One day after age 40, a man might wake up in the morning and rush to the toilet in a bid to relieve himself of the pressure built up in his bladder over the course of the night. Standing over the toilet, he might have to strain more than usual to pass out urine, which appears as a weak stream, ceasing and starting. At the end of it all, he doesn’t even feel the full feeling of the usual relief. One condition readily comes to mind, and that is benign prostatic hyperplasia (BPH). In this piece we discuss this disease almost exclusively associated with men over age 40.
In the actual sense of things, most men don’t start showing symptoms until age 50. In fact, about one third to half of men over 60 years show signs and symptoms and this would have been the most suitable age of reference. However, only men below 40 years rarely show symptoms hence it is proper to discuss BPH at 40. BPH is just medical jargon for non-cancerous prostate gland enlargement. The prostate gland produces prostatic fluid which forms a part of semen. It is located just beneath the bladder and the urethra which transports urine from the bladder to the exterior passes through it. Therefore, it shouldn’t be surprising that prostatic enlargement impedes the flow of urine.
Till date, the only established risk factor for BPH is age. Some studies have tried to explain BPH as the result of varying levels of male sex hormones with age but no claim has been objectively substantiated yet. It might also be safe to say the cause is really unknown. BPH commonly presents as:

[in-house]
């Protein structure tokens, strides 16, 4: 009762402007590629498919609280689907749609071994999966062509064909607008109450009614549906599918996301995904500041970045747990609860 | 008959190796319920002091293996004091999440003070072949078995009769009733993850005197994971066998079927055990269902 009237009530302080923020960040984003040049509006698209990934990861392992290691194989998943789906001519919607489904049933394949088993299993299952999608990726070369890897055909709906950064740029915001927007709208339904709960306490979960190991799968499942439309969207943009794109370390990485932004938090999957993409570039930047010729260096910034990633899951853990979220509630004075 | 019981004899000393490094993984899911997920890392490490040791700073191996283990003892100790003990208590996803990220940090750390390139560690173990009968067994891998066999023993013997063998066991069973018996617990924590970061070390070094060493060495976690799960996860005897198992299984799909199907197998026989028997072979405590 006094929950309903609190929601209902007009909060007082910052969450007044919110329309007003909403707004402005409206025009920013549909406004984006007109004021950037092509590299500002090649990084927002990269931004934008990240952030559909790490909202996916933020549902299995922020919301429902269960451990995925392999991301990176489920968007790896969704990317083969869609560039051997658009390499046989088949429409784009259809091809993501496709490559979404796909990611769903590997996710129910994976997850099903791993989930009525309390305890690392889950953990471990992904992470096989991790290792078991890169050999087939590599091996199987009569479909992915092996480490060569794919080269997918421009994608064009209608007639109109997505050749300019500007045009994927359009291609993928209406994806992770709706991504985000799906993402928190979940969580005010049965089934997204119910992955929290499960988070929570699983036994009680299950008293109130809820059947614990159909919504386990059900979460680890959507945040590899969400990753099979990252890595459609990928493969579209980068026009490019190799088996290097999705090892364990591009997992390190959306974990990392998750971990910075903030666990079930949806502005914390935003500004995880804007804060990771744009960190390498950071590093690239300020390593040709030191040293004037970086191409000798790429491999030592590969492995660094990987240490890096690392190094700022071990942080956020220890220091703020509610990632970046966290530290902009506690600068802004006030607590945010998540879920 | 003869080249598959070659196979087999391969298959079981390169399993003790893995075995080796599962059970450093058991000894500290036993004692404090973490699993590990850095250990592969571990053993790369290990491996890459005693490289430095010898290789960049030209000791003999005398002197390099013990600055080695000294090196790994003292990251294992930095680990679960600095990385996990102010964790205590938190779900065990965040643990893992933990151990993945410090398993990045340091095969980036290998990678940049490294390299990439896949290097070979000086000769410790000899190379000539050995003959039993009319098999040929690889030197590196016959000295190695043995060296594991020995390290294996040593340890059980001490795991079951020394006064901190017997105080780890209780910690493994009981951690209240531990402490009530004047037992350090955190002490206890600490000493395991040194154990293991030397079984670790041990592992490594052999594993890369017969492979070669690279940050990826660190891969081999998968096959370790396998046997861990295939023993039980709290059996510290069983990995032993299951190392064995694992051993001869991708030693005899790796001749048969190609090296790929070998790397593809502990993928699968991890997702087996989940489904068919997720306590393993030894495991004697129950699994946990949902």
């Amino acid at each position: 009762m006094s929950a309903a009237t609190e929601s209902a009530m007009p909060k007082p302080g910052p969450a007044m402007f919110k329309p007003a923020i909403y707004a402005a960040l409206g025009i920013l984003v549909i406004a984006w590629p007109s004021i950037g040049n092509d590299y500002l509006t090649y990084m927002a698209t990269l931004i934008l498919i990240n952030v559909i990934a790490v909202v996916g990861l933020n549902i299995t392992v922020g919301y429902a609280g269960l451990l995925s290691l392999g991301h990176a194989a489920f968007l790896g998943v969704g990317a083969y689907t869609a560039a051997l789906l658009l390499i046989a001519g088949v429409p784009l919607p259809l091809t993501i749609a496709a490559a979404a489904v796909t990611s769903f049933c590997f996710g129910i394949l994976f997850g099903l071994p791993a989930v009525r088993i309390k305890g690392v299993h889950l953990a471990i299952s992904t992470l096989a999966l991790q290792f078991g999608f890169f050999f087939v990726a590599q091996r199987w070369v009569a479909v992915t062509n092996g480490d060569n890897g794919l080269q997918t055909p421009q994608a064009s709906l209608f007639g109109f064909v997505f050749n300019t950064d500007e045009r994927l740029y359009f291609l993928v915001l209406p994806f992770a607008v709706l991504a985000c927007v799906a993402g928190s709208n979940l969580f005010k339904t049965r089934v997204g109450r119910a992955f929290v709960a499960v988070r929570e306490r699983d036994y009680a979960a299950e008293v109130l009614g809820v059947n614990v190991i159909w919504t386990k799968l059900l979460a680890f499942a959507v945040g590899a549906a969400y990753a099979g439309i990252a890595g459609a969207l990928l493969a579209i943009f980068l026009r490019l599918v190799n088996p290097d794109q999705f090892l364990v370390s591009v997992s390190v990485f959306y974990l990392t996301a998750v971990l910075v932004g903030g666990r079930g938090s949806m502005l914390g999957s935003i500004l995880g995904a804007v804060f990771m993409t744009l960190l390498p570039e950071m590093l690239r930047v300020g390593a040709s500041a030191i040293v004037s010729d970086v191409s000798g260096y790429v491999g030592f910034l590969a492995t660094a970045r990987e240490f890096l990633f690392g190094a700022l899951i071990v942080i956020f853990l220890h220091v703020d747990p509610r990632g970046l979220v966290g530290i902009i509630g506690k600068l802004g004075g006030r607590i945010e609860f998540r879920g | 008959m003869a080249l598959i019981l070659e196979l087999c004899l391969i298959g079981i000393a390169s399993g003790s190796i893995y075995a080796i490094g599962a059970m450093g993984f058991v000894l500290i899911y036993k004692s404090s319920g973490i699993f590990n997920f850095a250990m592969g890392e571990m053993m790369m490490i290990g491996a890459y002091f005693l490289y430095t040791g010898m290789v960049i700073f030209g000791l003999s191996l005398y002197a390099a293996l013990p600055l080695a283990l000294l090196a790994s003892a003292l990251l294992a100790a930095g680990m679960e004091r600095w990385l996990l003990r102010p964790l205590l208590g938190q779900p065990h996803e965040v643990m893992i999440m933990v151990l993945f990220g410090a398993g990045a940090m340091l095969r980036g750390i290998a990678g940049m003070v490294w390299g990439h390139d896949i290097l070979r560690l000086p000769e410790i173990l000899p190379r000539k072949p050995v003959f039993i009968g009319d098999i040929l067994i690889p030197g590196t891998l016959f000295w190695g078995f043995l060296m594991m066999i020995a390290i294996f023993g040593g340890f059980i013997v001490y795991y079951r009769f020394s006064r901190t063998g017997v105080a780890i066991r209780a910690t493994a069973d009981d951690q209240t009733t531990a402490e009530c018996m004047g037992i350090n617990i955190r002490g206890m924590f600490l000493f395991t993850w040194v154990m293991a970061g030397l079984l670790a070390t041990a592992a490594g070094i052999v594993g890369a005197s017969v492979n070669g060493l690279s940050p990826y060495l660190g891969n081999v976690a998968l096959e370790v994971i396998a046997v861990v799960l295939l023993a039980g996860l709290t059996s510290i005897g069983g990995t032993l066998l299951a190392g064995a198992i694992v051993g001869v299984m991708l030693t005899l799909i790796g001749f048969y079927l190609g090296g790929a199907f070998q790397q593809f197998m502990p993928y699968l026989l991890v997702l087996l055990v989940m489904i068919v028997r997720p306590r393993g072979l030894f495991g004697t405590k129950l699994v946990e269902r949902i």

- Frequent or urgent need to urinate
- Increased frequency of urination at night (nocturia)
- Difficulty starting urination
- Weak urine stream or a stream that stops and starts
- Dribbling at the end of urination
- Inability to completely empty the bladder
Also worthy of note is the fact that other urinary tract disease conditions can present with these symptoms. Examples include prostatic cancer, prostatitis, urethral stricture, bladder or kidney stones and this makes certain investigations necessary to confirm a diagnosis of BPH. BPH is more of a problem because it can lead to complications such as:
- Recurrent Urinary tract infections
- Acute urinary retention
- Bladder stones
These complications are mostly related to the incomplete bladder emptying associated with BPH and don’t really happen in most men. It should also be noted that BPH is NOT a risk factor for cancer of the prostate and shouldn’t be thought of as such.
It is advised that professional help is sought immediately any of the symptoms listed above is noticed.